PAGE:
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Pardon the multiple postings for today but I decided to update my book club news, since I haven’t posted anything on that topic since May’s THE ARCHITECTURE OF HAPPINESS.

For June, I picked a heavier book – based on subject, not weight – BEHIND THE BEAUTIFUL FOREVERS by Pulitzer winning author and journalist, Katherine Boo.

As you all may have figured out, I like to make each book club a mini party – with themed decorations and food. And, since this book is set in India, I had a field day! A quick trip to a local Indian store provided the treats. I also got the exact biscuits that were mentioned in the book. Luckily for me, they also happen to be some of my favorites!

We had a great discussion of this very painful-to-think-about subject. As some of you may know, Behind The Beautful Forevers is the result of three years that journalist Katherine Boo spent talking to some of the inhabitants of a horrific slum in Mumbai. The book is powerful, written as a very readable narrative, and will leave you thinking of the brutal topics for a very long time. I still haven’t decided what my take-away from this book is. I’ve vacillated between feelings of inspiration and hopelessness. On the one hand, despite the horrific conditions (living on open sewage, having to fight for everything they can) the inhabitants still feel a sense of hope and ambition, have dreams of a better life, celebrate birthdays, and even smile from time to time. Now, isn’t that a great testament to the resilience of the human spirit? On the other hand, at every step, they are also torn down by their own jealous neighbors, have to battle corruption and brutal authorities, and for every step forward, are hurled maybe five steps back. And that’s where my hopelessness comes in from this book: it all seems arbitrary, who succeeds and who fails. Hard work and honor are not always rewarded. And the biggest obstacle to these poor people was not the rampant TB, starvation, or floods – it was the brutality of other men.
I look forward to seeing how these ideas simmer and stew in my mind – because as hard as thinking about subjects like this is, I think it’s worse not to think about them at all.

For those who don’t already know, I host a nonfiction bookclub, called True Grace, at a local bookstore. I have varied interests so the subjects and books that I’ve picked so far have been equally diverse. From digital culture to botany. Last week, we ventured into architecture and philosophy with The Architecture of Happiness by Alain de Botton. A beautifully-written, intelligent, and elevated book which is part walking tour of architectural history and part meditation on the nature of beauty and the meaning of shape. I particularly enjoyed the passages where he gave examples of how much we personify objects and symbols – from typeface to furniture.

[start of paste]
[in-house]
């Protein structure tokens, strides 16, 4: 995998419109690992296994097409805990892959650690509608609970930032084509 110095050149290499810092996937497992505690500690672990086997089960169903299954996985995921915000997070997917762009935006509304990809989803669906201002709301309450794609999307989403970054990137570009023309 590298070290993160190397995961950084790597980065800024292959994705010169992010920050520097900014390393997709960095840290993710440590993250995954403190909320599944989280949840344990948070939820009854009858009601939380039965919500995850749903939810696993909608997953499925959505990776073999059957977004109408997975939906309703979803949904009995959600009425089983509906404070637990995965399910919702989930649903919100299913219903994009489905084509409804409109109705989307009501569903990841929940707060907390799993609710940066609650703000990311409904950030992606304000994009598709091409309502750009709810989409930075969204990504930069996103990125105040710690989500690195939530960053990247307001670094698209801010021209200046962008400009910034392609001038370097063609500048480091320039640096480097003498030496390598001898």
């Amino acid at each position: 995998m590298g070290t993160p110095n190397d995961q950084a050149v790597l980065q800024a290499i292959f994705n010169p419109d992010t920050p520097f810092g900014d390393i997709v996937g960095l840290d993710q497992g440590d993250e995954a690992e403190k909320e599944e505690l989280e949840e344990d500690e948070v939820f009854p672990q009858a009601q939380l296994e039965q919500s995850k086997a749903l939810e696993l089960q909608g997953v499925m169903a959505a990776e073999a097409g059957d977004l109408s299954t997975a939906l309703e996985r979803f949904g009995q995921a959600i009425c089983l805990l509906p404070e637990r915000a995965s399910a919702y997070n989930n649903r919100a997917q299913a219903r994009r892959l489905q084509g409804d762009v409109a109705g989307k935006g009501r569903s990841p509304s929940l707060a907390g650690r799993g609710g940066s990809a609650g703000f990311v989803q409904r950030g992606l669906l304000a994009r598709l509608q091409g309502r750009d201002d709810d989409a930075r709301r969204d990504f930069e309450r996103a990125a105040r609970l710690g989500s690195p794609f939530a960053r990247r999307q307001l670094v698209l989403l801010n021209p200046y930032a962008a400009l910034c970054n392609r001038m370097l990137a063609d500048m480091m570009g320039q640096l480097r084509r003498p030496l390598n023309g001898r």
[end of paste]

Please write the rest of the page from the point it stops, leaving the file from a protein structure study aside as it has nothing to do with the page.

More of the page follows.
As for the bookclub, we had about 10 people that night, butterfly sugar cookies, and I raddled off some Advanced Reader copies of new nonfiction titles. We also had a special guest – a local retired architect who I had invited to join in the discussion. He and his firm were responsible for designing many of the important buildings in the city and he, personally, was awarded the American Institute of Architecture’s Lifetime Award for Contribution to Design.
It was wonderful having his expertise present during the meeting since the book, although appreciated by all, was of a subject that was a little tricky to analyze and discuss. Our guest was able to share many insights and answer our questions – so much so, in fact, that I’ve been approached my book club members since then to set up a second group discussion of this topic.

My overall impression is that I enjoyed this book and learning about the different architects and styles and it is definitely something that I will continue to read and study (as you can see by all of the post-its and notes above.) I didn’t, however, agree with everything he said, for example the theory that you can only appreciate the beauty in buildings and windows and doors if you’ve experienced the sobering effect of misery and heartache. I know that I found myself in awe of the ancient temples and forts of India when I was just eight years old, without a failed marriage under my belt. However, in general, the writing stimulated a great deal of thought- I found myself looking at buildings in different, deeper ways – asking myself what emotions architecture is designed to inspire in the viewer. How do the colors, the shapes, the level of ornament make us feel now and make us aspire to later. Is who we are as a community determined by the state of our city planning it is it the other way around? What does the way we chose to live say about who we are as a people? So many things to think about the next time we are commuting through our neighborhoods.